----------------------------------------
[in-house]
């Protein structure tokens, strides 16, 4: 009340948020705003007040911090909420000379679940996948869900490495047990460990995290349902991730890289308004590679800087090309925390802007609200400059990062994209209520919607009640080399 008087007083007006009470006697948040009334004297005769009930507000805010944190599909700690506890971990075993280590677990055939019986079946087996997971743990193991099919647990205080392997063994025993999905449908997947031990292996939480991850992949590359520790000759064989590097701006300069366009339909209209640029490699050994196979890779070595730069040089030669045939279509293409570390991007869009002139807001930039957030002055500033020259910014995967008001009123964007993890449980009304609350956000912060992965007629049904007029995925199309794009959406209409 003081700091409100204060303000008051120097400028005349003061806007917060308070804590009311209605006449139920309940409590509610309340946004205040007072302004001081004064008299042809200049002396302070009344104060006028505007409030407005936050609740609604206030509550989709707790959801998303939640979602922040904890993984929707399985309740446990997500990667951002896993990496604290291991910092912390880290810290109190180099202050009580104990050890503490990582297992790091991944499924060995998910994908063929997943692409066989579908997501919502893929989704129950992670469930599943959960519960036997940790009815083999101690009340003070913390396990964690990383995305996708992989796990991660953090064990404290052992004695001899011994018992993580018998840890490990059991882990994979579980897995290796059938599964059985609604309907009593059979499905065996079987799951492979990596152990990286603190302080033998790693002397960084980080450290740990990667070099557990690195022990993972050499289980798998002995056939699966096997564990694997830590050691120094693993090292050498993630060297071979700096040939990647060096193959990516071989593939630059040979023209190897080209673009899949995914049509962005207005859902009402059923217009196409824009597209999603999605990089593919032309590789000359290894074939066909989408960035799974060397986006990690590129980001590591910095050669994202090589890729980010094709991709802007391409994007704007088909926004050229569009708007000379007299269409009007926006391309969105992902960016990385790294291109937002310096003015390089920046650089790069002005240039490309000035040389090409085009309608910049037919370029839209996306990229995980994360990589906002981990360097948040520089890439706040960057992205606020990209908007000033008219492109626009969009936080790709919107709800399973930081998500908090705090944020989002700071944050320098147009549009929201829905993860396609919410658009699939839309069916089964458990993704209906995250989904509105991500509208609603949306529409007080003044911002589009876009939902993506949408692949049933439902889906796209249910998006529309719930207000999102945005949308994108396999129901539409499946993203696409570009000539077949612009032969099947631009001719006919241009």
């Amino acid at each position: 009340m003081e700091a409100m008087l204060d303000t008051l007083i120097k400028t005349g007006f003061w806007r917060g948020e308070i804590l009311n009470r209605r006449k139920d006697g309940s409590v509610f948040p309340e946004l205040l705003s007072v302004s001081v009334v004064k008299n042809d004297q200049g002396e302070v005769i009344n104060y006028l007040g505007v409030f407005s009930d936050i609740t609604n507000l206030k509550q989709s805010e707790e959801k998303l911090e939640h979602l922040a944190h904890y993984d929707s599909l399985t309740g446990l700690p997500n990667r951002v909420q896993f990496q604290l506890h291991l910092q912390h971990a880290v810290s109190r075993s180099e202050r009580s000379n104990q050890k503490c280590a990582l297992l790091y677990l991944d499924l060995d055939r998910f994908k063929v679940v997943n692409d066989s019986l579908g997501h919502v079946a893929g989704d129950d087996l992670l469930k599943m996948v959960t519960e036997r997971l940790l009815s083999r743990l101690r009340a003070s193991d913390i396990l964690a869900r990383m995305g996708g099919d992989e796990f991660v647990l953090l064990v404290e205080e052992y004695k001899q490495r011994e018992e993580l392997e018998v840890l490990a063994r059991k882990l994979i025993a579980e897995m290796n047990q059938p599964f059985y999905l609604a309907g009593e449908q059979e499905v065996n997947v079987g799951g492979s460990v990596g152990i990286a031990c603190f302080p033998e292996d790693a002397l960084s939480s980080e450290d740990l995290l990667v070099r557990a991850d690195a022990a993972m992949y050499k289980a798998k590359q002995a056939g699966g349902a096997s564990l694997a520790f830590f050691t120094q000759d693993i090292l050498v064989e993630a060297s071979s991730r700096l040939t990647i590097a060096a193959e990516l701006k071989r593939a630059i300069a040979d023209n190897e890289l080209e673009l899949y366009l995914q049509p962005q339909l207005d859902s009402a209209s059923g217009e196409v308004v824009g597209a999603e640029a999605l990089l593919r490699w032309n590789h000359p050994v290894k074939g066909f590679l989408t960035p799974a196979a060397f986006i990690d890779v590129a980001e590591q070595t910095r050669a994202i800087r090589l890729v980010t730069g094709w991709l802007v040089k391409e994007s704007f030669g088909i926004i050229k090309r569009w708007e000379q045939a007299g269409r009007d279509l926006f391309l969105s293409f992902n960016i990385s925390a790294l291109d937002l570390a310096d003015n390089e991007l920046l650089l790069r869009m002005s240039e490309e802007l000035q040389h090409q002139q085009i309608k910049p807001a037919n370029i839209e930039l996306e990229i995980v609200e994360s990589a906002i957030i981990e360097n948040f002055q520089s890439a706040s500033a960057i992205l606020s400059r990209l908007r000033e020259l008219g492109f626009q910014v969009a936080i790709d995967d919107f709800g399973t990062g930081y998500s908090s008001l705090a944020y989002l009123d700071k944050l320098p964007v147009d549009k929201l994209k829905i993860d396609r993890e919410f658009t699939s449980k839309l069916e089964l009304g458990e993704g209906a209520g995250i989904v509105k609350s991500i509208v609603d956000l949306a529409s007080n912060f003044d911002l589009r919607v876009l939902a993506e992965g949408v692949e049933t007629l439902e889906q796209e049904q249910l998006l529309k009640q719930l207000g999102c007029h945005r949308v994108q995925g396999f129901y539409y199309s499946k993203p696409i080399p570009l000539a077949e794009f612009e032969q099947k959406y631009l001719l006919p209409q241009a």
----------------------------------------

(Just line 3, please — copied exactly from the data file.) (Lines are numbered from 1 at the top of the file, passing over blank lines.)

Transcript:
């Amino acid at each position: 009340m003081e700091a409100m008087l204060d303000t008051l007083i120097k400028t005349g007006f003061w806007r917060g948020e308070i804590l009311n009470r209605r006449k139920d006697g309940s409590v509610f948040p309340e946004l205040l705003s007072v302004s001081v009334v004064k008299n042809d004297q200049g002396e302070v005769i009344n104060y006028l007040g505007v409030f407005s009930d936050i609740t609604n507000l206030k509550q989709s805010e707790e959801k998303l911090e939640h979602l922040a944190h904890y993984d929707s599909l399985t309740g446990l700690p997500n990667r951002v909420q896993f990496q604290l506890h291991l910092q912390h971990a880290v810290s109190r075993s180099e202050r009580s000379n104990q050890k503490c280590a990582l297992l790091y677990l991944d499924l060995d055939r998910f994908k063929v679940v997943n692409d066989s019986l579908g997501h919502v079946a893929g989704d129950d087996l992670l469930k599943m996948v959960t519960e036997r997971l940790l009815s083999r743990l101690r009340a003070s193991d913390i396990l964690a869900r990383m995305g996708g099919d992989e796990f991660v647990l953090l064990v404290e205080e052992y004695k001899q490495r011994e018992e993580l392997e018998v840890l490990a063994r059991k882990l994979i025993a579980e897995m290796n047990q059938p599964f059985y999905l609604a309907g009593e449908q059979e499905v065996n997947v079987g799951g492979s460990v990596g152990i990286a031990c603190f302080p033998e292996d790693a002397l960084s939480s980080e450290d740990l995290l990667v070099r557990a991850d690195a022990a993972m992949y050499k289980a798998k590359q002995a056939g699966g349902a096997s564990l694997a520790f830590f050691t120094q000759d693993i090292l050498v064989e993630a060297s071979s991730r700096l040939t990647i590097a060096a193959e990516l701006k071989r593939a630059i300069a040979d023209n190897e890289l080209e673009l899949y366009l995914q049509p962005q339909l207005d859902s009402a209209s059923g217009e196409v308004v824009g597209a999603e640029a999605l990089l593919r490699w032309n590789h000359p050994v290894k074939g066909f590679l989408t960035p799974a196979a060397f986006i990690d890779v590129a980001e590591q070595t910095r050669a994202i800087r090589l890729v980010t730069g094709w991709l802007v040089k391409e994007s704007f030669g088909i926004i050229k090309r569009w708007e000379q045939a007299g269409r009007d279509l926006f391309l969105s293409f992902n960016i990385s925390a790294l291109d937002l570390a310096d003015n390089e991007l920046l650089l790069r869009m002005s240039e490309e802007l000035q040389h090409q002139q085009i309608k910049p807001a037919n370029i839209e930039l996306e990229i995980v609200e994360s990589a906002i957030i981990e360097n948040f002055q520089s890439a706040s500033a960057i992205l606020s400059r990209l908007r000033e020259l008219g492109f626009q910014v969009a936080i790709d995967d919107f709800g399973t990062g930081y998500s908090s008001l705090a944020y989002l009123d700071k944050l320098p964007v147009d549009k929201l994209k829905i993860d396609r993890e919410f658009t699939s449980k839309l069916e089964l009304g458990e993704g209906a209520g995250i989904v509105k609350s991500i509208v609603d956000l949306a529409s007080n912060f003044d911002l589009r919607v876009l939902a993506e992965g949408v692949e049933t007629l439902e889906q796209e049904q249910l998006l529309k009640q719930l207000g999102c007029h945005r949308v994108q995925g396999f129901y539409y199309s499946k993203p696409i080399p570009l000539a077949e794009f612009e032969q099947k959406y631009l001719l006919p209409q241009a």